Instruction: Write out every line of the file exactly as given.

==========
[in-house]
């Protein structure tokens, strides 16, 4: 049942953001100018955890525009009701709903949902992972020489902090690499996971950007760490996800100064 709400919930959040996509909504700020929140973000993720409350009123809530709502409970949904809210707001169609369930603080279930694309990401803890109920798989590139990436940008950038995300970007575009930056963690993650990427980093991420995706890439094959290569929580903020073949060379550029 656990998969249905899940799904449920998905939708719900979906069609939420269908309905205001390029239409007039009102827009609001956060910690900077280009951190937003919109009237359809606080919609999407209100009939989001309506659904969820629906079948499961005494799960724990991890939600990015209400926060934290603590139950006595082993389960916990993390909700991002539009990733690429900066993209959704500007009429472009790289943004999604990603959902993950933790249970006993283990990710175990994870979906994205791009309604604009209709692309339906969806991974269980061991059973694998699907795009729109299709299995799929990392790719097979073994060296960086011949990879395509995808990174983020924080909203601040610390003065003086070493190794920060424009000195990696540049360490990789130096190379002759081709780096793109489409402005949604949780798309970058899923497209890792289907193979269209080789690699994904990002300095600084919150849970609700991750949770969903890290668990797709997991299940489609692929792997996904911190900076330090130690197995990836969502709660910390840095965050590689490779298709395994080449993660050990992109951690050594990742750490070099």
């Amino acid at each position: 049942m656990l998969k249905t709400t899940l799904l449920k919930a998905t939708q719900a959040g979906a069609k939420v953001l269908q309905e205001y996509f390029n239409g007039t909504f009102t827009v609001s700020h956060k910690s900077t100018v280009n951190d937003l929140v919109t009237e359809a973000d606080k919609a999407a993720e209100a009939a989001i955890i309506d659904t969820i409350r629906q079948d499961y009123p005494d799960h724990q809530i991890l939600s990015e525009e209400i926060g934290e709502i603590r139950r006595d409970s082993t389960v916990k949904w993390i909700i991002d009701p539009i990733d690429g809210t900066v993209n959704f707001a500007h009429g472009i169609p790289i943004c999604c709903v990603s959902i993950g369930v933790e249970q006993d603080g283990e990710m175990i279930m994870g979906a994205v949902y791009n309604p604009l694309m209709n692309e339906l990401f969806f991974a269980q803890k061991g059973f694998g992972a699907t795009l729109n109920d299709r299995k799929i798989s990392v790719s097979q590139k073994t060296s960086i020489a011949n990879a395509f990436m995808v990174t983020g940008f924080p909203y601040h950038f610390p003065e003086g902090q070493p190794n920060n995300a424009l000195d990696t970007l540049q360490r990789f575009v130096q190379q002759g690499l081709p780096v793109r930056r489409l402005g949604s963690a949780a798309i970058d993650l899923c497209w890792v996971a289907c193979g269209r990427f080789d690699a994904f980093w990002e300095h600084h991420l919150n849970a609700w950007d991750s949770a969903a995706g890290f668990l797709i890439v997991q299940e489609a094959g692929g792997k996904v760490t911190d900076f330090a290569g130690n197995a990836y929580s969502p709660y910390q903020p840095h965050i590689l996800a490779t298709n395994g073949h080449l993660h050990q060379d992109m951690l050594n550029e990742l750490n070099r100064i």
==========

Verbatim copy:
[in-house]
């Protein structure tokens, strides 16, 4: 049942953001100018955890525009009701709903949902992972020489902090690499996971950007760490996800100064 709400919930959040996509909504700020929140973000993720409350009123809530709502409970949904809210707001169609369930603080279930694309990401803890109920798989590139990436940008950038995300970007575009930056963690993650990427980093991420995706890439094959290569929580903020073949060379550029 656990998969249905899940799904449920998905939708719900979906069609939420269908309905205001390029239409007039009102827009609001956060910690900077280009951190937003919109009237359809606080919609999407209100009939989001309506659904969820629906079948499961005494799960724990991890939600990015209400926060934290603590139950006595082993389960916990993390909700991002539009990733690429900066993209959704500007009429472009790289943004999604990603959902993950933790249970006993283990990710175990994870979906994205791009309604604009209709692309339906969806991974269980061991059973694998699907795009729109299709299995799929990392790719097979073994060296960086011949990879395509995808990174983020924080909203601040610390003065003086070493190794920060424009000195990696540049360490990789130096190379002759081709780096793109489409402005949604949780798309970058899923497209890792289907193979269209080789690699994904990002300095600084919150849970609700991750949770969903890290668990797709997991299940489609692929792997996904911190900076330090130690197995990836969502709660910390840095965050590689490779298709395994080449993660050990992109951690050594990742750490070099």
């Amino acid at each position: 049942m656990l998969k249905t709400t899940l799904l449920k919930a998905t939708q719900a959040g979906a069609k939420v953001l269908q309905e205001y996509f390029n239409g007039t909504f009102t827009v609001s700020h956060k910690s900077t100018v280009n951190d937003l929140v919109t009237e359809a973000d606080k919609a999407a993720e209100a009939a989001i955890i309506d659904t969820i409350r629906q079948d499961y009123p005494d799960h724990q809530i991890l939600s990015e525009e209400i926060g934290e709502i603590r139950r006595d409970s082993t389960v916990k949904w993390i909700i991002d009701p539009i990733d690429g809210t900066v993209n959704f707001a500007h009429g472009i169609p790289i943004c999604c709903v990603s959902i993950g369930v933790e249970q006993d603080g283990e990710m175990i279930m994870g979906a994205v949902y791009n309604p604009l694309m209709n692309e339906l990401f969806f991974a269980q803890k061991g059973f694998g992972a699907t795009l729109n109920d299709r299995k799929i798989s990392v790719s097979q590139k073994t060296s960086i020489a011949n990879a395509f990436m995808v990174t983020g940008f924080p909203y601040h950038f610390p003065e003086g902090q070493p190794n920060n995300a424009l000195d990696t970007l540049q360490r990789f575009v130096q190379q002759g690499l081709p780096v793109r930056r489409l402005g949604s963690a949780a798309i970058d993650l899923c497209w890792v996971a289907c193979g269209r990427f080789d690699a994904f980093w990002e300095h600084h991420l919150n849970a609700w950007d991750s949770a969903a995706g890290f668990l797709i890439v997991q299940e489609a094959g692929g792997k996904v760490t911190d900076f330090a290569g130690n197995a990836y929580s969502p709660y910390q903020p840095h965050i590689l996800a490779t298709n395994g073949h080449l993660h050990q060379d992109m951690l050594n550029e990742l750490n070099r100064i």